The larger issues of a 501(c)(3) organization, such as whether to dissolve, are generally decided by the nonprofit entity's board of directors. As the chief decision-making body, the individuals serving on this board play a key role in dissolving the organization. In addition to executing the internal process to formally decide to dissolve, the board members are responsible for filing the requisite paperwork with state and federal agencies. The board must also distribute the organization’s assets to another nonprofit organization with a comparable mission to that of the dissolving entity.
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Vote on Dissolution
Before the 501(c)(3) can be dissolved, the board must draft a plan as to how the organization will wrap up its affairs. When the dissolution plan is complete, it must be voted on by the board. The procedure for determining the dissolution plan and the number of votes required to ratify the plan is determined by the entity's articles of incorporation and bylaws. If the 501(c)(3) has a voting membership, the plan must usually be approved by a two-thirds vote. Otherwise, the dissolution begins once the board approves the dissolution plan.
When a 501(c)(3) is formed, it generally must register with the state in which it is based. When it dissolves, the state must again be notified. The documents and information required will vary by state. For example, in Illinois, a 501(c)(3) must file articles of dissolution with the Secretary of State. The dissolving entity must pay a fee and the dissolution paperwork must be signed by the organization’s president or vice-president as well as the secretary or assistant secretary.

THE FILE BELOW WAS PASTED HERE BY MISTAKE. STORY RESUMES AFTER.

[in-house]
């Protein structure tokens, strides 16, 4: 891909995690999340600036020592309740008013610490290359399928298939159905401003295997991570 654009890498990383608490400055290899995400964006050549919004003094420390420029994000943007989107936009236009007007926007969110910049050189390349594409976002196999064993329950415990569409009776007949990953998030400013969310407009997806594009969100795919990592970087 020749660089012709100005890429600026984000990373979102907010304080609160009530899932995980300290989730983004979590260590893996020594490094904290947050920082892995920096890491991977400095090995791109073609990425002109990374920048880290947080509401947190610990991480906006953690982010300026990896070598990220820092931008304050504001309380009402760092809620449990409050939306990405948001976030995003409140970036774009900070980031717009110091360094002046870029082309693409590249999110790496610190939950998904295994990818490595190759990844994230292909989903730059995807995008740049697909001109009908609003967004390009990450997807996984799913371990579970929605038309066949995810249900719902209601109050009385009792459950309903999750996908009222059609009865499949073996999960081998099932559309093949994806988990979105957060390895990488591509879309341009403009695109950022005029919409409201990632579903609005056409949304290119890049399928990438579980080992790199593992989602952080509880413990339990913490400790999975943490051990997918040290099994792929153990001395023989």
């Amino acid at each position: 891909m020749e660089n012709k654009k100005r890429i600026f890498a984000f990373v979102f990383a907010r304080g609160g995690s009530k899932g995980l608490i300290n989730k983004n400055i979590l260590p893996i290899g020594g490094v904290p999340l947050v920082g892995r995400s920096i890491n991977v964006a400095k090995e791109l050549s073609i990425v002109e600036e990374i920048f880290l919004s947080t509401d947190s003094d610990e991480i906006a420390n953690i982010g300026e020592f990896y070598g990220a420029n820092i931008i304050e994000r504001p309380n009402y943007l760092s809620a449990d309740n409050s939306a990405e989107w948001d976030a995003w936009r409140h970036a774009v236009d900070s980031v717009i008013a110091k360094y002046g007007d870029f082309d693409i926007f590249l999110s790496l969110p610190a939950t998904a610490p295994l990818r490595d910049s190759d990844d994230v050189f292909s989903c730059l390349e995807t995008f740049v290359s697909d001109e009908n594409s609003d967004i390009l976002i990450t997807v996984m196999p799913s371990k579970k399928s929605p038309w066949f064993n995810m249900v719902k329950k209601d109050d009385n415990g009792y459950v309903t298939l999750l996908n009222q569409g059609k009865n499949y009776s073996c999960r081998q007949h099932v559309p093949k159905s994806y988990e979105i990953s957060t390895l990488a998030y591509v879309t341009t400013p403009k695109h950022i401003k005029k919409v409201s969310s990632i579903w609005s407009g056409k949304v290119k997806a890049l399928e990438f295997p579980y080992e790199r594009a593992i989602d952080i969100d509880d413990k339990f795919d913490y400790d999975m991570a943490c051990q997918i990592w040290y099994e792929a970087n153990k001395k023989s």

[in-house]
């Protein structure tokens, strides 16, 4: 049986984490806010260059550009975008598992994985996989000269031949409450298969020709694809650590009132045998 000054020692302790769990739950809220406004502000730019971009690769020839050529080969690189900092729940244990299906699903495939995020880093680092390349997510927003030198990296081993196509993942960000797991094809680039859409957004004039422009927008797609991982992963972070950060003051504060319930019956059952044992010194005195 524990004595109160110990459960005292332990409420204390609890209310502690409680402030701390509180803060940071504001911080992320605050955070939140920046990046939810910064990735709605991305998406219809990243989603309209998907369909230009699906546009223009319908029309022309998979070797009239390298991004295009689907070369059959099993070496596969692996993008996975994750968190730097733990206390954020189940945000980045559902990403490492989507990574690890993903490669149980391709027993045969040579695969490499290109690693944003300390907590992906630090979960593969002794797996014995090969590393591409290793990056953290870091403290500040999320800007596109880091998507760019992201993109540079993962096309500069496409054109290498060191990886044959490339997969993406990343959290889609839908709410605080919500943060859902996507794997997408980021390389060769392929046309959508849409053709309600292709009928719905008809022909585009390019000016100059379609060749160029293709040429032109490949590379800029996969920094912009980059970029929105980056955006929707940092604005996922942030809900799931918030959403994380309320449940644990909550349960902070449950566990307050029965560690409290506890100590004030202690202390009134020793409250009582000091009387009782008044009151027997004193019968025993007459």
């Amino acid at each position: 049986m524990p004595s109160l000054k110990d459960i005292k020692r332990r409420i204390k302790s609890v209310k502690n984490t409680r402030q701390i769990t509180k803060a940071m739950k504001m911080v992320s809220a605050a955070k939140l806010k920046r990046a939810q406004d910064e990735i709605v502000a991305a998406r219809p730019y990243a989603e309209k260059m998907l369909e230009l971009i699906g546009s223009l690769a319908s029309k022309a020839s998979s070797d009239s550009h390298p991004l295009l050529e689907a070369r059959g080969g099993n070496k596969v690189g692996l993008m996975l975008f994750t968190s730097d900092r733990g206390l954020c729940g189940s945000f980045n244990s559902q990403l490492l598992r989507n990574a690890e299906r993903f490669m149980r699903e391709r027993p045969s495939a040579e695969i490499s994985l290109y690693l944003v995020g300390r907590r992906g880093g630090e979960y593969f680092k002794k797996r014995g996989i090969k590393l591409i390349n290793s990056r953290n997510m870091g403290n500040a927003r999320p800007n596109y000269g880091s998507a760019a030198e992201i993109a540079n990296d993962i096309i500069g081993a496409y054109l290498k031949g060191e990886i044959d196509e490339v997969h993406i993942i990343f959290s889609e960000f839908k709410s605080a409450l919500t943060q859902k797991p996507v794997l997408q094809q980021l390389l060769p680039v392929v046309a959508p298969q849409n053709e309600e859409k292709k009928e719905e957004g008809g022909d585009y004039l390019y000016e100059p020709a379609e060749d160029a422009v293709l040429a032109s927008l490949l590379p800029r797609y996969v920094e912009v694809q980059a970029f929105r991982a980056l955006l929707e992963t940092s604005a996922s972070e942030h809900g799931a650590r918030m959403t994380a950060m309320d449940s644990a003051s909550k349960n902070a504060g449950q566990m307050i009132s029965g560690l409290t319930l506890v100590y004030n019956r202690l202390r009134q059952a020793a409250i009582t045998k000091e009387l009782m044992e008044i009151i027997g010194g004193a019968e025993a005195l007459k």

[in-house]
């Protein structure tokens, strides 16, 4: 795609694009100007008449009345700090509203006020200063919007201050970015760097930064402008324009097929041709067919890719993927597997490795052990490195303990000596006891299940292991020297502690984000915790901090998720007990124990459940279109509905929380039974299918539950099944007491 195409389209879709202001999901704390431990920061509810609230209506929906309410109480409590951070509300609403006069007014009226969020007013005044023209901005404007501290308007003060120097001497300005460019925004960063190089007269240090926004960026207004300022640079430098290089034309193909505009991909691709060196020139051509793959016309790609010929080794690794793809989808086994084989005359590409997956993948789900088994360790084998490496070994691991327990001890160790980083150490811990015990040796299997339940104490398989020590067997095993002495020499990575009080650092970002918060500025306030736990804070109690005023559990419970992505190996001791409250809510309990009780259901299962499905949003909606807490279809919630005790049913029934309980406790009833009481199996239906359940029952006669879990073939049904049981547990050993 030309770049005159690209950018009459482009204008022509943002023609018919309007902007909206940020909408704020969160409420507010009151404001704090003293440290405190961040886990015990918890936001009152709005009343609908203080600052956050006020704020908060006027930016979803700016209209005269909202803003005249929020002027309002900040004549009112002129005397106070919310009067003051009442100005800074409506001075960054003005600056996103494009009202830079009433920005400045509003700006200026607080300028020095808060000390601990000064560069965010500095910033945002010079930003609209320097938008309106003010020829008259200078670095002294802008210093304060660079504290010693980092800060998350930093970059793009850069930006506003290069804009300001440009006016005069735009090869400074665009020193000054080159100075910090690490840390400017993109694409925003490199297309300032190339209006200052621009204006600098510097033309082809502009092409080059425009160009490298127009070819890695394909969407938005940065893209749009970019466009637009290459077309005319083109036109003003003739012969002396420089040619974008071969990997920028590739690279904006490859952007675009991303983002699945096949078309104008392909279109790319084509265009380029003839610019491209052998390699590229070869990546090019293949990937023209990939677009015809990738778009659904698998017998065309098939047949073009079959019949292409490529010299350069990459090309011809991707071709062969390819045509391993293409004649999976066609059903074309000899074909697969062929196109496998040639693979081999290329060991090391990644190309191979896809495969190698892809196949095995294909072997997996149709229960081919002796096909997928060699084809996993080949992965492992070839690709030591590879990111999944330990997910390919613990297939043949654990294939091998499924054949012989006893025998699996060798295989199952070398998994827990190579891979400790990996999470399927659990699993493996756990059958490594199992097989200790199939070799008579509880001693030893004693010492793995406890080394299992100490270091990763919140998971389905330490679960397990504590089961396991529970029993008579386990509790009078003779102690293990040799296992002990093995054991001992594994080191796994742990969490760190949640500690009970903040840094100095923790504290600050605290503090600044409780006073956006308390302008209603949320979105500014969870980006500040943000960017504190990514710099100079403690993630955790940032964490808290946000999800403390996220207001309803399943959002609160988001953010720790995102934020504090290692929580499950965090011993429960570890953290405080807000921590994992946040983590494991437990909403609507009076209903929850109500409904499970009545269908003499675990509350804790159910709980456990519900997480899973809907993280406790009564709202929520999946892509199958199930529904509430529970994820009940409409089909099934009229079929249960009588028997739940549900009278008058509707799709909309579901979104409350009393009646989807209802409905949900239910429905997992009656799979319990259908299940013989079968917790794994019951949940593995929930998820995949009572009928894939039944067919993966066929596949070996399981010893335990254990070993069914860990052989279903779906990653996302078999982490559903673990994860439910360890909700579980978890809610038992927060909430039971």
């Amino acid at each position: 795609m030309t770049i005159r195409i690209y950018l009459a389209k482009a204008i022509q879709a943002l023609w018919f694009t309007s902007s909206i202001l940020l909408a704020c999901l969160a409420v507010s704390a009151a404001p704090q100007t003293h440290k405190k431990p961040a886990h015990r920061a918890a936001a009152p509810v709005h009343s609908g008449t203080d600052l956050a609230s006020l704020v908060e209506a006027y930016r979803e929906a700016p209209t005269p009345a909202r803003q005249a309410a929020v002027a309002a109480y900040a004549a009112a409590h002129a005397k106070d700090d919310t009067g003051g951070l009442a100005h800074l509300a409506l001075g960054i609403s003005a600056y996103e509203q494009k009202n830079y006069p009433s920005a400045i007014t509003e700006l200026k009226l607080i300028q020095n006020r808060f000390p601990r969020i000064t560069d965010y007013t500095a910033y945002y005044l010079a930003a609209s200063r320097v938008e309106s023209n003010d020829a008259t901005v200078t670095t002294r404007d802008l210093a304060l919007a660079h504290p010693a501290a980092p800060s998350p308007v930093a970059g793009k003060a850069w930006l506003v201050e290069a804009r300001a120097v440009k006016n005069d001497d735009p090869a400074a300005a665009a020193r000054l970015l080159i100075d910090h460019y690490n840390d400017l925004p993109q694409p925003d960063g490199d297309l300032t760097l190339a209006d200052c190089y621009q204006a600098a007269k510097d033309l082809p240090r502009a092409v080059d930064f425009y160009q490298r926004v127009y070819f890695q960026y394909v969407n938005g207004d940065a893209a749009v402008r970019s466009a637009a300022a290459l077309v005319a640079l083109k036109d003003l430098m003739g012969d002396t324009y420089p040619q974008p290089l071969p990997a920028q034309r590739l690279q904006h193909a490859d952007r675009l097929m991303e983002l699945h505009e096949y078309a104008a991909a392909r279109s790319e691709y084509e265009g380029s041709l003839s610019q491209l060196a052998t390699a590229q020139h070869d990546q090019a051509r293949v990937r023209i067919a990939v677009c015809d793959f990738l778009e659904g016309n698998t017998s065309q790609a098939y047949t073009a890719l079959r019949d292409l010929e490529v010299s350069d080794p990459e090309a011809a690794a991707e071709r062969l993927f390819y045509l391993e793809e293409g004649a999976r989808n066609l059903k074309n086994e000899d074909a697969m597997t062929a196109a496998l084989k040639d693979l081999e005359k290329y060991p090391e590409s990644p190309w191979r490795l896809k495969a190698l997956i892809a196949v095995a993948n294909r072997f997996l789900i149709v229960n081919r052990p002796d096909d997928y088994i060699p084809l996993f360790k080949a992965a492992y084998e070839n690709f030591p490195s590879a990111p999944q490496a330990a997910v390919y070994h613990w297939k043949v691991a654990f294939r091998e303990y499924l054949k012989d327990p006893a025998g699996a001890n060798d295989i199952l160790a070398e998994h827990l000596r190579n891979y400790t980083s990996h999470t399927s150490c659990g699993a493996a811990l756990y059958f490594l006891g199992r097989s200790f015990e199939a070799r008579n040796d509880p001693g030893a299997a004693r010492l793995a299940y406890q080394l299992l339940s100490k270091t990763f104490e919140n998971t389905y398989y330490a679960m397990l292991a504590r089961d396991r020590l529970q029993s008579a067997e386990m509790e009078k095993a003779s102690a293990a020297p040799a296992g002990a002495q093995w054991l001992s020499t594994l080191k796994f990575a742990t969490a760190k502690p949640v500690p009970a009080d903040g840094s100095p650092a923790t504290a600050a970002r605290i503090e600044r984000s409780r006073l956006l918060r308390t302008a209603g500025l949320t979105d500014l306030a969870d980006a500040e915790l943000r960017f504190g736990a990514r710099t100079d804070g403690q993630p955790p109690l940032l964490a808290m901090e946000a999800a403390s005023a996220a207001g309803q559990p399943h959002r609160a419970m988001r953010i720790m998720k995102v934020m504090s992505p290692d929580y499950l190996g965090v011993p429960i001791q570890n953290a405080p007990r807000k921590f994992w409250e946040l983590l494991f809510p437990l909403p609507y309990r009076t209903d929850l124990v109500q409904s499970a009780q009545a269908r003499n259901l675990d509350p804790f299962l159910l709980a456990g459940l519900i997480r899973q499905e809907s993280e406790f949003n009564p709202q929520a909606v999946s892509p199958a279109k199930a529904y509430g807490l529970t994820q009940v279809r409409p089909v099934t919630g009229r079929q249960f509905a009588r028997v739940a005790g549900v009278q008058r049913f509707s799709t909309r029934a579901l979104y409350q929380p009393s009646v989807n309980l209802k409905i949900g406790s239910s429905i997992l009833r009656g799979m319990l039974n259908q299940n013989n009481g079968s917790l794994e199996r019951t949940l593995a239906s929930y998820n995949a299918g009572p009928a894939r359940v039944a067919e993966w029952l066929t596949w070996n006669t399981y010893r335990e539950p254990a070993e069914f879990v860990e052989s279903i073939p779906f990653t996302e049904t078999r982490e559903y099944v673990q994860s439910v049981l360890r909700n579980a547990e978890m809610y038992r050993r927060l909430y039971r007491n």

Granting of nonprofit status to a 501(c)(3) organization is a function of the Internal Revenue Service under guidelines established in the federal tax code. Just as the IRS must be notified when a new nonprofit forms, the entity must file paperwork with the IRS when it dissolves. The nonprofit can terminate its status by filing its annual return, a version of Form 990, with the IRS and checking the termination box in the header on the first page. Depending on the organization's annual revenue, it may be required to answer questions about the dissolution. A signed Form 990 and a completed Schedule N must be filed, detailing how the nonprofit's assets were distributed. These documents must be approved by the board and submitted to the IRS within four months and 15 days of the entity's dissolution.
Distributing Remaining Assets
When a 501(c)(3) dissolves, the board must settle its outstanding debts and financial obligations. Any assets that remain cannot be distributed to board members or other private individuals. When a 501(c)(3) is initially formed, it is required to include a provision in its organizing documents stating that all assets remaining after dissolution will be distributed to another 501(c)(3) organization. When the entity dissolves, the board must ensure that the residual assets are distributed according to the provisions in the organizing documents.